National Public Radio (NPR) seems to wake my imagination. This morning they had a story about IBM’s Watson. Watson is IBM’s computer that is squaring off against two Jeopardy champions – the shows air for the next 3 days.
I wonder how many people will begin to believe that Watson actually thinks? I’m sure it will be a dazzling display of finding. Watson has to find all kinds of things to process the question (e.g. noun, verb, the question) and it has to process even more to find, weigh and select possible answers from historical information. But it is not thinking. (Everybody stop reading and pat yourself on the head. We humans still excel at that over machines).
My favorite example about Watson’s lack of thinking from NPR was “What do grasshoppers eat?”. This question had the response “Kosher” (a sign that many people like the cake?). Sure, you can add more programming, but as the story pointed out humans bring an enormous amount of context to the examination of a question. I would also say that humans add an enormous amount of context to the examination of a question. This subtle and important difference is what makes computers like Watson important helpers but not replacements for humans. We can associate other experiences and insights to make discoveries.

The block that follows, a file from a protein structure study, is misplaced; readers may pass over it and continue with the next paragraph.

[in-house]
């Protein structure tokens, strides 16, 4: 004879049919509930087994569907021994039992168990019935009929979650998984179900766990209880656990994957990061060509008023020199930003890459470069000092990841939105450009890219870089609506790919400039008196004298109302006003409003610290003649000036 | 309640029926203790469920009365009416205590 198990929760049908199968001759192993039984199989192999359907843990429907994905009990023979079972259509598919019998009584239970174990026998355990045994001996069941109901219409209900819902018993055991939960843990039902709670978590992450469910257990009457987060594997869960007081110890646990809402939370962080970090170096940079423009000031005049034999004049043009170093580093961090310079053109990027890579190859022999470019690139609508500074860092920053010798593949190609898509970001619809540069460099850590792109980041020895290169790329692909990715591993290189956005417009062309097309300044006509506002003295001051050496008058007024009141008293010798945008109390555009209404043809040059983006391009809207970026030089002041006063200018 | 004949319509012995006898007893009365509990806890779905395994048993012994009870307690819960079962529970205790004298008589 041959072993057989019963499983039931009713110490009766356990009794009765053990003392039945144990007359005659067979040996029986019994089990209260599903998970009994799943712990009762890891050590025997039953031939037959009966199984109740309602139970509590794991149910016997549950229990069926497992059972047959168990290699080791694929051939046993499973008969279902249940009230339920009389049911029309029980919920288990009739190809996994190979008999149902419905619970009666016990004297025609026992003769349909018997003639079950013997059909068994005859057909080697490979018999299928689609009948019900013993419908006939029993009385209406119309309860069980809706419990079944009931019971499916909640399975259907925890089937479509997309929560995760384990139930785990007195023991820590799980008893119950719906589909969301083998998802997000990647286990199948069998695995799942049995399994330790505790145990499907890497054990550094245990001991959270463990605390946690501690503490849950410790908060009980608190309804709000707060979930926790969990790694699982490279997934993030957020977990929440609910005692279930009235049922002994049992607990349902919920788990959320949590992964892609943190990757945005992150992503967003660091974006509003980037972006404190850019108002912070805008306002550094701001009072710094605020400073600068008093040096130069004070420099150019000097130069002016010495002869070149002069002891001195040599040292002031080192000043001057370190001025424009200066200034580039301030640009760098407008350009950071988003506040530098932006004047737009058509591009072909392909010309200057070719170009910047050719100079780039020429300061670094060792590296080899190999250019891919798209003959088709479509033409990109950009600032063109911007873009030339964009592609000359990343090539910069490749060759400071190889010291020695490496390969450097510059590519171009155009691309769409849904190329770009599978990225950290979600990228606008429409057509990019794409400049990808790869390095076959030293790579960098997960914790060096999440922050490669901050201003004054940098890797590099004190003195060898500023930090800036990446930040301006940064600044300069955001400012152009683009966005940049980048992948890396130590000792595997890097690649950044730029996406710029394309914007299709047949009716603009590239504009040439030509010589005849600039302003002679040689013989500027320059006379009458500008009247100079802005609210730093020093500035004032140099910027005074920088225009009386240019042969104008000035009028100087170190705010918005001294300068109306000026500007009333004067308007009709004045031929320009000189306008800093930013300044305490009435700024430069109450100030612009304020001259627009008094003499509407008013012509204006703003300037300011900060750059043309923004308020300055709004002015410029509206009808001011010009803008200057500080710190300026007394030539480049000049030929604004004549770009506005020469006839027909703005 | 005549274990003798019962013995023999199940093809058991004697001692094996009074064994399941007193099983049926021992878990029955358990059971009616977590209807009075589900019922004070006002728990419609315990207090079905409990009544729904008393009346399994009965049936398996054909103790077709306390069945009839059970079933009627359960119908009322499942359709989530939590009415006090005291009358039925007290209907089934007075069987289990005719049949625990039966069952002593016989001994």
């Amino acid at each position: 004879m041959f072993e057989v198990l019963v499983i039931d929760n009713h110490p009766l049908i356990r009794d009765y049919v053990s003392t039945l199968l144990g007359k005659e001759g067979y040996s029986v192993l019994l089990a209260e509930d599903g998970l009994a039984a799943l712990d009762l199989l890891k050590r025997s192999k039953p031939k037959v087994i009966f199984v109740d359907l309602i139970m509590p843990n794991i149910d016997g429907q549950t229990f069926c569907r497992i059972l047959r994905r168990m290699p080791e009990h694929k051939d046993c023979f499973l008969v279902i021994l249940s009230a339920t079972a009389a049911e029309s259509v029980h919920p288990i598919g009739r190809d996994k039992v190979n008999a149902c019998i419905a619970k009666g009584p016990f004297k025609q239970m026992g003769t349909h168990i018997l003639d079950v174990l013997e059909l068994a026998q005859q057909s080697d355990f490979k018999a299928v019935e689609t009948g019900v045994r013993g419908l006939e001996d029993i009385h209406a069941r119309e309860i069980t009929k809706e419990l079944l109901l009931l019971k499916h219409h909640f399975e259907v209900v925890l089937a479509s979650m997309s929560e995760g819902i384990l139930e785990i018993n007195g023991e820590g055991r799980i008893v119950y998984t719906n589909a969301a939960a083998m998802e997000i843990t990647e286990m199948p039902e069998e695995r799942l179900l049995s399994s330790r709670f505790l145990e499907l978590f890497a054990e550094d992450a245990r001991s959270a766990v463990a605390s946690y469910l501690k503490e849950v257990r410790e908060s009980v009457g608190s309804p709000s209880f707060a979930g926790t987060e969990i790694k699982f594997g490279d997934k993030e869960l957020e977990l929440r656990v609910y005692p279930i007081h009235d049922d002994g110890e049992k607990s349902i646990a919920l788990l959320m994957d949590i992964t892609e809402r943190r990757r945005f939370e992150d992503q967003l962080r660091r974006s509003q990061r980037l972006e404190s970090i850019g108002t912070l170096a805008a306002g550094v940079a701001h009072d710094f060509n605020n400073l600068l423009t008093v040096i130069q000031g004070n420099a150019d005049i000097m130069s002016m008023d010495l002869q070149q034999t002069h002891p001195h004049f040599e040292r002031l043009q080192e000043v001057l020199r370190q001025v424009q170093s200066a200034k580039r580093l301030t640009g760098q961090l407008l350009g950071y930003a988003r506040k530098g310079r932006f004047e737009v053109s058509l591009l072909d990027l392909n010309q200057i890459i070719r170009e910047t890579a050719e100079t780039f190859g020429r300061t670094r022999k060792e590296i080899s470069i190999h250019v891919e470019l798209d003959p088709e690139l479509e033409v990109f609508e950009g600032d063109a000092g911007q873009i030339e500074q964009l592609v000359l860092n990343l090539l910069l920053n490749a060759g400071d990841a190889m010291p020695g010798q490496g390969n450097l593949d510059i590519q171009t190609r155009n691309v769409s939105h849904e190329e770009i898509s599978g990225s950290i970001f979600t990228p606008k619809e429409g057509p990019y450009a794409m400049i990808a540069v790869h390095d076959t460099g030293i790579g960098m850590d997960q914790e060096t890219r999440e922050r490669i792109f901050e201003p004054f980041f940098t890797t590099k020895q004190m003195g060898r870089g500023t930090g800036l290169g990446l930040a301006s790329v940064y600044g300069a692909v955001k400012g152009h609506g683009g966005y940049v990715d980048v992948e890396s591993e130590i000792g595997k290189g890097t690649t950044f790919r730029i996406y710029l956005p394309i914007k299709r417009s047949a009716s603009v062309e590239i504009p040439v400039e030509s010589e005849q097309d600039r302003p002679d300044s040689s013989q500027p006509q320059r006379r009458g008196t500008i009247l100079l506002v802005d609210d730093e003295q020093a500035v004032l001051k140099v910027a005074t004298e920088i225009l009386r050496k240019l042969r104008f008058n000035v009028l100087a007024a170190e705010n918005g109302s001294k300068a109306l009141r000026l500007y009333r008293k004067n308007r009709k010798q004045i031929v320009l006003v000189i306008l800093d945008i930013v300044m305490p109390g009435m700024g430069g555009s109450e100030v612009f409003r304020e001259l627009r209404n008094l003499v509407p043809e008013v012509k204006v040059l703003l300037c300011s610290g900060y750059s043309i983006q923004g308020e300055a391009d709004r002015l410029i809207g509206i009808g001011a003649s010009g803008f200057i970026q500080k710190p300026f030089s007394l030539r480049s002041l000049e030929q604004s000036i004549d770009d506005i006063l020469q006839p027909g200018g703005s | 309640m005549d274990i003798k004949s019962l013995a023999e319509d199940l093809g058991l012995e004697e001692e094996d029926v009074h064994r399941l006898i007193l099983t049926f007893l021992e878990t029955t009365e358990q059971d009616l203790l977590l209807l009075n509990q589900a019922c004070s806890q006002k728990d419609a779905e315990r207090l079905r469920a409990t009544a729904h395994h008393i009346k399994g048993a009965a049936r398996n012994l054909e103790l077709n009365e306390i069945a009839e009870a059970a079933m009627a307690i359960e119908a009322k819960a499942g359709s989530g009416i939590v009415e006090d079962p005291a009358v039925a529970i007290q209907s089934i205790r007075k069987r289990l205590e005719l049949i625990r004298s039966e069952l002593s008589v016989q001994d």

I don’t think that Watson’s creators hope to replace humans, but many people may romanticize about the potential to do so. Instead, I like to think about the augmentation of human cognition and our ability to develop an insight into uncharted territory.
Augmentation is the job for a computer. It is easy to over-emphasize facts that come from a computer to be ‘the truth’. Yet, no matter how powerful machines become, we must reserve the development of truth to a discourse between two or more humans who develop a shared context.